Wednesday, February 25, 2004

On Locke vs. Davey

from NYT - Supreme Court Approves Denial of Divinity Scholarships

The Supreme Court ruled today, in a case watched by public officials and educators across the country, that the states can withhold public scholarship money from students pursuing religious studies.

The justices decided, 7 to 2, that Washington State had the right to deny scholarship aid to a college student who was studying to be a minister.

The two justices disagreeing were, predictably, Antonin Scalia and Clarence Thomas. In their opinion,

"The indignity of being singled out for special burdens on the basis of one's religious calling is so profound that the concrete harm produced can never be dismissed as insubstantial," Justice Scalia wrote.

I totally agree. However, the question is whether the person was indeed "singled out" on the basis of his religious calling. The person, especially the specific person in question, had a choice of pursuing his religious calling without a state scholarship that explicitly does not provide money for devotional theology degrees or pursuing a non-religious carreer in which case he could have scholarship money. Mr. Davey tried having it both ways by pursuing two degrees at the same time. However, he was in no way prohibited from participating in any kind of religious ceremonies or activities by the conditions of his scholarship. He was not prohibited from actually studying theology - only of training to become a minister. Should Washington State pay for the training of ministers (and rabbis, imams, etc.) ? I think most people would agree that would be difficult to reconcile with the consitution.

Moreover, I think it is an interesting twist that were he allowed to proceed in his studies using scholarship money ACLU would surely claim that this was a blatant violation of the "wall between church and state". IMO, that is precisely the reason Washington State originally excluded full-time pursuit of theological degrees from a list of programs its Scholarship Program could be used for. The State erred on the "state side" as it were of the Amendment. How could they not?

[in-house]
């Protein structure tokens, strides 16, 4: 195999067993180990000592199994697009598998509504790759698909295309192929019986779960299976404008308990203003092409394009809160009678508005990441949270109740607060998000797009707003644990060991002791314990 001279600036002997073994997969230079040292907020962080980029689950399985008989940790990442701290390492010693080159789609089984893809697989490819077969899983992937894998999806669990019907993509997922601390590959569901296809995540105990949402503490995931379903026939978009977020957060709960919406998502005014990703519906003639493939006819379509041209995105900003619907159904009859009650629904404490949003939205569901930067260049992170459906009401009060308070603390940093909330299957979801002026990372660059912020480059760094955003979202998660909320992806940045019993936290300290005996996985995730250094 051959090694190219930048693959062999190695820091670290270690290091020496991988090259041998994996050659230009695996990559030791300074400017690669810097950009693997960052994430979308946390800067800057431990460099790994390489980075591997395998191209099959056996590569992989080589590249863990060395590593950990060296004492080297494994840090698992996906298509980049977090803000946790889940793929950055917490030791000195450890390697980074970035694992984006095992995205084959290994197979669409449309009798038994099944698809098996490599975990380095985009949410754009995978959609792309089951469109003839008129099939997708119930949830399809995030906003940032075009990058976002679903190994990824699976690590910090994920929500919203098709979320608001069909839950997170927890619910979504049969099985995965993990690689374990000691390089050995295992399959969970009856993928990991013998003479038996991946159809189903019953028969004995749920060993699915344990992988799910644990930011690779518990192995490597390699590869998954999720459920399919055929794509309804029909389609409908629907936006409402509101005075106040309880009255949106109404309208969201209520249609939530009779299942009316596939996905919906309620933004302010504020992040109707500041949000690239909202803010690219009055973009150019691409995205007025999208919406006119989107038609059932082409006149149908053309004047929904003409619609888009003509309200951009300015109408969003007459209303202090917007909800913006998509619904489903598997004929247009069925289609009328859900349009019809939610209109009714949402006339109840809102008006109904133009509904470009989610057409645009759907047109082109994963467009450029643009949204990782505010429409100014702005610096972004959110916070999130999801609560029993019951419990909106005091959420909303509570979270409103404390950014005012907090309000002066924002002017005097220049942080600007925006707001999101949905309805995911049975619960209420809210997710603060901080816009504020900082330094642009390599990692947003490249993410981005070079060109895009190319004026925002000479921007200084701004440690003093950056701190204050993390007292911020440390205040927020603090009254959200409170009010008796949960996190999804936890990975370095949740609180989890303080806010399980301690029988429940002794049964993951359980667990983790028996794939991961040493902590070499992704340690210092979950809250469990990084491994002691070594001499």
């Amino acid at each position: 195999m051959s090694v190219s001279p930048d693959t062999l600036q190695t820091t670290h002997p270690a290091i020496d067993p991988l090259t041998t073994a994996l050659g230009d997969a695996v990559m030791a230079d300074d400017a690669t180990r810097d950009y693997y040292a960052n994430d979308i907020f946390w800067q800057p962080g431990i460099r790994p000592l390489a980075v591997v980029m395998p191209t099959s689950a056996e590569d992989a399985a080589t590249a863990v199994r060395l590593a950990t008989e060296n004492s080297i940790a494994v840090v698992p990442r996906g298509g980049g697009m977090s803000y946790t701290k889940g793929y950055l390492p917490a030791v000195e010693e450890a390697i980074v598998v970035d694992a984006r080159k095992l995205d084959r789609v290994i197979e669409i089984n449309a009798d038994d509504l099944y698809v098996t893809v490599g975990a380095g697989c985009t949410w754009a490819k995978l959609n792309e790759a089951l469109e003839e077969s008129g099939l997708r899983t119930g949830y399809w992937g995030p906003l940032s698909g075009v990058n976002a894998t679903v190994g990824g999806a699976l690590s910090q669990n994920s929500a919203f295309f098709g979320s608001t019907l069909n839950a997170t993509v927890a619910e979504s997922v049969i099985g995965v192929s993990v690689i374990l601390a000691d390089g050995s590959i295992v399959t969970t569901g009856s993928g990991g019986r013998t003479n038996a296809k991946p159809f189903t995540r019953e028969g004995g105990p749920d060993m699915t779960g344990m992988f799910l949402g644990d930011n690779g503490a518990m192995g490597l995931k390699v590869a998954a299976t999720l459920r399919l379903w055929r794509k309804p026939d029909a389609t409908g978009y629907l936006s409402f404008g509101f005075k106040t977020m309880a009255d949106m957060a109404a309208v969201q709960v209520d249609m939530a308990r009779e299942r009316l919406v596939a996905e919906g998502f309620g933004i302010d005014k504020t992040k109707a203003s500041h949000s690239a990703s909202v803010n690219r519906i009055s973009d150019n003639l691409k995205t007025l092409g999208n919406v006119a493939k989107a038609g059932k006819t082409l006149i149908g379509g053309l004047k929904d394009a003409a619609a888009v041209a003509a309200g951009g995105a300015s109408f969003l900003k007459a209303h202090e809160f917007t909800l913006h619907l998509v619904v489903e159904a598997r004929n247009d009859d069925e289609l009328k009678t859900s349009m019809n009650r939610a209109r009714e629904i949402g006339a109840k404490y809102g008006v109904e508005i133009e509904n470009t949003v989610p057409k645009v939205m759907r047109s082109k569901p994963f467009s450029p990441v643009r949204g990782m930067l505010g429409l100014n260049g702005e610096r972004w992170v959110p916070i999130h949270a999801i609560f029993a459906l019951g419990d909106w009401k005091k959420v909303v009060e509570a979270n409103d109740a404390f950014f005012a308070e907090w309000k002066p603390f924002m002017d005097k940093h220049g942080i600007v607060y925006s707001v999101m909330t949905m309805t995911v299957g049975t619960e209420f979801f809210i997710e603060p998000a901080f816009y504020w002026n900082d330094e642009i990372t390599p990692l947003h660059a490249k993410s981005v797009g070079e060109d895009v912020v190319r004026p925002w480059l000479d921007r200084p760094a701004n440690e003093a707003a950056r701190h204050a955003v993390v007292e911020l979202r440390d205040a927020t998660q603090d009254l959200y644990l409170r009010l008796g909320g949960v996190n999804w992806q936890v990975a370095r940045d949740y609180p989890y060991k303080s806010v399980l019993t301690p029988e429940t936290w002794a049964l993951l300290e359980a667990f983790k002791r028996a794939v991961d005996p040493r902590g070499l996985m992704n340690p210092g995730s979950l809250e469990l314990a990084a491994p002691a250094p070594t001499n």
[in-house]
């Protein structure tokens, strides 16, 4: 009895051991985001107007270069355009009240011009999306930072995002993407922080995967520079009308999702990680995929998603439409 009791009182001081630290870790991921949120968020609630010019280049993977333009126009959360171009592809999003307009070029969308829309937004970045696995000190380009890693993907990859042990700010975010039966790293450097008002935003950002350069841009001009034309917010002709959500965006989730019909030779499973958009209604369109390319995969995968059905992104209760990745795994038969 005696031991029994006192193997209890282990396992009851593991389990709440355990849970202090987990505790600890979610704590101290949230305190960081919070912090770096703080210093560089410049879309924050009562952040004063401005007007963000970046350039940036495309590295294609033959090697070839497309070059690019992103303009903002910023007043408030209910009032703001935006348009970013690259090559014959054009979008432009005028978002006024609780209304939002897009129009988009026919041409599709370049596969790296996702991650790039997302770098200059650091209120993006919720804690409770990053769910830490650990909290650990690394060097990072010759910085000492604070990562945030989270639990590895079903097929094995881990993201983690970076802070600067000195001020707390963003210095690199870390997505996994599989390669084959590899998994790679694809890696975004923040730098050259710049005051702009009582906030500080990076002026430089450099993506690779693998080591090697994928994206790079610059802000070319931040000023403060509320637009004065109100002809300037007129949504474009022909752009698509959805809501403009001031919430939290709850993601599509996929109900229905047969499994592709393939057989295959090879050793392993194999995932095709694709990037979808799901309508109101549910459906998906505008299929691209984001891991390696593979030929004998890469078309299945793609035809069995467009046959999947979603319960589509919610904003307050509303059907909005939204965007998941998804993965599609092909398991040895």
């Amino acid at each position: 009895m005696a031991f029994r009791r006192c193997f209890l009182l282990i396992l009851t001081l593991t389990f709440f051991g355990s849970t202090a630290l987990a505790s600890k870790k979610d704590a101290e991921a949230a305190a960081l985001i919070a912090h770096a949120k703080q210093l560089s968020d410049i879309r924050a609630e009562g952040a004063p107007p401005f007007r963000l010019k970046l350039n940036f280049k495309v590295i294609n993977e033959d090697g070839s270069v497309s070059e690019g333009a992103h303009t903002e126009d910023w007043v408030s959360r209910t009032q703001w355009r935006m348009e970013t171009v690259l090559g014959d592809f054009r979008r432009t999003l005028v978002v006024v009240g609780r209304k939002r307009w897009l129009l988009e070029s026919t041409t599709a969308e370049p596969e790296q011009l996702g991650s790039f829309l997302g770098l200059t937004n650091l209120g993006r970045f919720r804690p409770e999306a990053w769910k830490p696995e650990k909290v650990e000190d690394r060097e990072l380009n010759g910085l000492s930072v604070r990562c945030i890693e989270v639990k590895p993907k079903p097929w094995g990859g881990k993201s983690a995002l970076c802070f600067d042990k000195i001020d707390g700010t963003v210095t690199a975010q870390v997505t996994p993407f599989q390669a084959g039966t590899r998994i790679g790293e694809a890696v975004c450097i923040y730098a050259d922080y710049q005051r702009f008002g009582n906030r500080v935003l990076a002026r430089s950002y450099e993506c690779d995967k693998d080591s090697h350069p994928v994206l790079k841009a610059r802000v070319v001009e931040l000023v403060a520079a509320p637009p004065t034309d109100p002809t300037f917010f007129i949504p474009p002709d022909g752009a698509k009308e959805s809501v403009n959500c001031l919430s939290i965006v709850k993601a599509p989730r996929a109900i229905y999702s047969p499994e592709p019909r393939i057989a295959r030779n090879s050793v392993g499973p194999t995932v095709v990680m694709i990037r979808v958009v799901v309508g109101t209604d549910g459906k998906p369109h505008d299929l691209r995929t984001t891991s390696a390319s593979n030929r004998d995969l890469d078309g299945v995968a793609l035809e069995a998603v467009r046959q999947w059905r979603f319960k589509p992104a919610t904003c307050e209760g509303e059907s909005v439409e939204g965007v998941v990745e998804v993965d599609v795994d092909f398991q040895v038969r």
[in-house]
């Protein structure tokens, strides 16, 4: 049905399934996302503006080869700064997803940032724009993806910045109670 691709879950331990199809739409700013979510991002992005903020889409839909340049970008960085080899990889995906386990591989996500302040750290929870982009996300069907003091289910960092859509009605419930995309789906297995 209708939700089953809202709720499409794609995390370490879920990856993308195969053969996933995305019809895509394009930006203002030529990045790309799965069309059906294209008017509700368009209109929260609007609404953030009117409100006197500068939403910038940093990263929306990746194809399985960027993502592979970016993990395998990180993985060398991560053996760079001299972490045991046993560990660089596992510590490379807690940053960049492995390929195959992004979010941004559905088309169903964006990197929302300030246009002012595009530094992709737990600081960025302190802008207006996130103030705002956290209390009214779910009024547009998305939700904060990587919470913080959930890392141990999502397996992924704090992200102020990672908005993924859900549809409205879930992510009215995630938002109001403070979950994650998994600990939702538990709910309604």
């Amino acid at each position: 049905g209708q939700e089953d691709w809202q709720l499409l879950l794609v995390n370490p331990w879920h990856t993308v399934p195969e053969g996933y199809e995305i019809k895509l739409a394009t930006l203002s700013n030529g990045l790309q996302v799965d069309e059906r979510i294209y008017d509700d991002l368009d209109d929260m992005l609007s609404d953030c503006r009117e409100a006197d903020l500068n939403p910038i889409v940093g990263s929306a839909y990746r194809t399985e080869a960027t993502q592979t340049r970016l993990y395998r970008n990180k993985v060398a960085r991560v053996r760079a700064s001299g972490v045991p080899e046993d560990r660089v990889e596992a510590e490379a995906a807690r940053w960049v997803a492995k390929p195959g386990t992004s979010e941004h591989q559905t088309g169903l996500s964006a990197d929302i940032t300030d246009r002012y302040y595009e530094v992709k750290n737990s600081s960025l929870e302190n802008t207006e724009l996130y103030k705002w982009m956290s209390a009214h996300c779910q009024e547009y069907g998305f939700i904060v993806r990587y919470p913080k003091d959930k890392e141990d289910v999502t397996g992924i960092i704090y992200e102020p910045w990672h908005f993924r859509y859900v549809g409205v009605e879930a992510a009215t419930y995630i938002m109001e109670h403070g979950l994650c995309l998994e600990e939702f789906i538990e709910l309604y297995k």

Could they have extended excluding funding for any theological courses from being covered by the scholarship? Perhaps. Would that be undue restriction on one's freedom to exercise the religion? Probably not. However, since it would be impractical (impossible?) to determine with any certainly whether an individual is planning to take a class in order to learn history, ethics, or as a multi-cultural requirement instead of a solemn theological obligation it makes sense to keep the study of religion as a funded activity and merely prohibit intentional training for ministry as a degree fundable by a secular tax polity such as Wash. State.

"The American Center for Law and Justice, a law firm founded by the religious broadcaster Pat Robertson, said the ruling 'clearly sanctions religious discrimination.'"

Somehow I do not think this what this law firm would say this if Mr. Davies sought to become an imam or a budhist lama. [ed - how do firms "speak"? why was no spokesperson's name mentioned?] More importantly, the ruling clearly sanctions only the ability of State not to fund religious education. Perhaps distatesfully to the abovementioned firm, the Supremes kept to leveling the playing field for all religions, without singling out any one of them.


Post a Comment

<< Home